US biotechnology group Gilead Sciences has entered into an agreement with privately-held Parion Sciences giving it access to the latter’s lung disease candidate P-680 in a deal worth up to $146 million.

Under the terms of the partnership, Gilead gains global commercialisation rights to the drug, an epithelial sodium channel (ENaC) inhibitor, in the treatment of pulmonary diseases such as cystic fibrosis and chronic obstructive pulmonary disease.

In return, Gilead will pay Parion $5 million upfront as well as $5 million for a stake in the firm. In addition, it will bear the cost of research as well as pay development-based milestones and double-digit, sales-based royalties to Parion.

Commenting on the deal, Paul Boucher, Director of Operations of Parion, said: “This agreement validates the importance of ENaC inhibitors in the treatment of diseases involving defects in the innate defenses of the body's mucosal surfaces…[and] enables us to accelerate our development of P-680 and broaden our research programs."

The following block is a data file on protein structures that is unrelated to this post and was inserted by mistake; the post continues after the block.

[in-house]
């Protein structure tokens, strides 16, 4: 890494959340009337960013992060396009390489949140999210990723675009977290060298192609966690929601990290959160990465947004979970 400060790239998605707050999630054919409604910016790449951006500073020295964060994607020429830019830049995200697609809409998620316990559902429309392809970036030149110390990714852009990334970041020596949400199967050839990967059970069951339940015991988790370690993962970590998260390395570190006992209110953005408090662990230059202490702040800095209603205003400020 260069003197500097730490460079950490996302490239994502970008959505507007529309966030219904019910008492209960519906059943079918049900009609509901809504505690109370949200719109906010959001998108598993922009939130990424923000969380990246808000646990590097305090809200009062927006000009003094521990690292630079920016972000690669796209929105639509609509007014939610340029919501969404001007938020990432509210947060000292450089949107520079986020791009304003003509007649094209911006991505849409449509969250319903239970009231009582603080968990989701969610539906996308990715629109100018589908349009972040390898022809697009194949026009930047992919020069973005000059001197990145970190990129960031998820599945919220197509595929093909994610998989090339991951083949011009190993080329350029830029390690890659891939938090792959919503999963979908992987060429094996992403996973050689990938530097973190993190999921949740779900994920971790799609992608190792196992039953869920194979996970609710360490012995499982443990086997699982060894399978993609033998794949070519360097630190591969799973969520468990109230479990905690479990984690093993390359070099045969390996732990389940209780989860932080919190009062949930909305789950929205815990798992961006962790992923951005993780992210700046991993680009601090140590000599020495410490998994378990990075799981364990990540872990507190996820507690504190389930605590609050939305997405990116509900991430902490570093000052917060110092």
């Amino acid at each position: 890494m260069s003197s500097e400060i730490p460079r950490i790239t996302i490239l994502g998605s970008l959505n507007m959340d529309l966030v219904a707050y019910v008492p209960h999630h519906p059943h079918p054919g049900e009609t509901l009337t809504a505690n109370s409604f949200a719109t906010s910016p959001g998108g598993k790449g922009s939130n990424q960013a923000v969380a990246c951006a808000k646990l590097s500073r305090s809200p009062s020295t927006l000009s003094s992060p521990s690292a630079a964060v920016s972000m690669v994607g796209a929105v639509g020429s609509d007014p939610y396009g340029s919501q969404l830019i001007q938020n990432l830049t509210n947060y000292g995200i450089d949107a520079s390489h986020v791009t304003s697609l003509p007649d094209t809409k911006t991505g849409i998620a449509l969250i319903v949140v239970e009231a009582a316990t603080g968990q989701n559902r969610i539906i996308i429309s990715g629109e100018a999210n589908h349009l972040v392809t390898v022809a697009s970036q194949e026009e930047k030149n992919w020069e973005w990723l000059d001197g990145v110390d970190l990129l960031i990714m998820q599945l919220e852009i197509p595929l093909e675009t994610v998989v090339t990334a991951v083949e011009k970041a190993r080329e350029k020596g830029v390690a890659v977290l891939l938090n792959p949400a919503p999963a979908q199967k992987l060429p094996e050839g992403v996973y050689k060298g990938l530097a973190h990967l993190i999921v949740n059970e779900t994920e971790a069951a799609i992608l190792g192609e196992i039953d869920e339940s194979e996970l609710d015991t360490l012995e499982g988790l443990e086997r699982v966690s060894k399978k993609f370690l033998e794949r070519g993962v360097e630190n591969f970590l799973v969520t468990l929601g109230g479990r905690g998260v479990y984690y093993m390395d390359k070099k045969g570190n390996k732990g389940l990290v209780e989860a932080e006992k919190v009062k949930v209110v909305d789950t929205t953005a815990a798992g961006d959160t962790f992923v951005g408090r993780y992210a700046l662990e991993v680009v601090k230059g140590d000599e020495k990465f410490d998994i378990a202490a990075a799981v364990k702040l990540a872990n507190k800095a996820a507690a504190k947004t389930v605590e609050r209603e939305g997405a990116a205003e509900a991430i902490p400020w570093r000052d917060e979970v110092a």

And A Bruce Montgomery, senior vice president and head of respiratory therapeutics at Gilead, explained that the move “complements our program for development of aztreonam lysine for inhalation for treatment of CF-related lung infections,” and says the firm will “work closely with Parion to complete preclinical development of P-680 in the hopes of advancing it into clinical studies.”

Aztreonam lysine doing well

Earlier this year, Gilead reported that a Phase III study of aztreonam lysine for inhalation for the treatment of people with cystic fibrosis who have pulmonary Pseudomonas aeruginosa met its primary efficacy endpoint, with patients reporting a significant change in quality of life after 28 days.

The firm said at the time that it plans to seek marketing approval from the Food and Drug Administration for aztreonam lysine in the second half of 2007, having reported data from a previous late-stage trial which found that the compound reduced the need for inhaled or intravenous antibiotics.